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This town has no roads, only walkways on the water

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Everywhere in Chile is a tsunami danger zone.. walking into Tortel

 

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Tortel

Next stop up was Puerto Tranquilo, the home of the marble cables. Now, you’re going to get pretty tired of the saying this, but the road there… wow… The Carretera Austral was fast becoming the most amazing road I have ever had the pleasure to lay two wheels on, and this stretch was one of the best. The road traveled alongside a turquoise-blue, glacier-melt river, in-between snowy mountains, and on bridges in-between multiple lakes, with amazing views out over the whole glorious mess of it. I don’t think we ever actually wanted to reach our destination for the night the whole time we were on this road, riding it was always just so much better than a any destination could be.

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This is basically what you ride next to for days

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The road to Puerto Tranquillo

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I’ve had worse views on a ride

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Our lunch spot, not too shabby

 

In Puerto Tranquilo it had been suggested that we stay with a local guy by the name of Manuel. Manuel had a house on the shore and was in charge of all the boats heading out to the Marble Caves, so it was said he would also get us a cheap trip. After just arriving in town, Megan told the police at a roadblock, in broken Spanish, that she was drinking white wine from her Camelback whilst riding. Luckily we didn’t land up in jail, but the cops thought it was hilarious and merely waved us through and directed us to Manuel’s house. The stay didn’t promise to be fancy, and we didn’t expect it to be. The plan was to camp in his backyard for a small fee, that we had arranged beforehand. The suggestion turned out to be a bit of a lemon. Manuel, although very welcoming, was a bit lecherous, always trying to get Megan to stay and just being way too ‘friendly’. He also ended up charging us double what we agreed on, we paid the normal rate for a boat tour, and the awkwardness was tangible when we had to share his small bathroom and kitchen in his tiny house. Overall it was actually a pleasant stay, but we were happy to hit the road again.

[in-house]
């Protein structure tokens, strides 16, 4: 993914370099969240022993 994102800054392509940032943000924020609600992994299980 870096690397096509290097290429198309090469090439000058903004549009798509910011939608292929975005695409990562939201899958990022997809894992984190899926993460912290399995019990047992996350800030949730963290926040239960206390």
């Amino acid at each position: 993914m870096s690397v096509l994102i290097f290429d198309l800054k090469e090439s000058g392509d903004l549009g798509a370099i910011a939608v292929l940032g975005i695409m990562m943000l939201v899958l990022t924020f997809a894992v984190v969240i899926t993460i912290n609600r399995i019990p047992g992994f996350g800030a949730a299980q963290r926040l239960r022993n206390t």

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Puerto Tranquillo

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The Marble caves

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More marble caves

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The water was amazingly clear

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The place is covered with interesting little islands

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Boating it for a change

We had been recommended another place along the Carretera after this, and we wanted to give it a shot. The place was ‘Camping Los Torres Del Simpson’, and although slightly out of the way, seemed worth it from what we had heard, and what an understatement that was. After a long, cold, wet ride we arrived at the campsite. Situated in a beautiful valley, next to the Simpson river, and surrounded by massive, imposing, “Jurassic-Park-old” mountains that shoot straight up into the sky. They end up looking like massive green walls because of just how staggeringly steep they are. It was a very humbling landscape.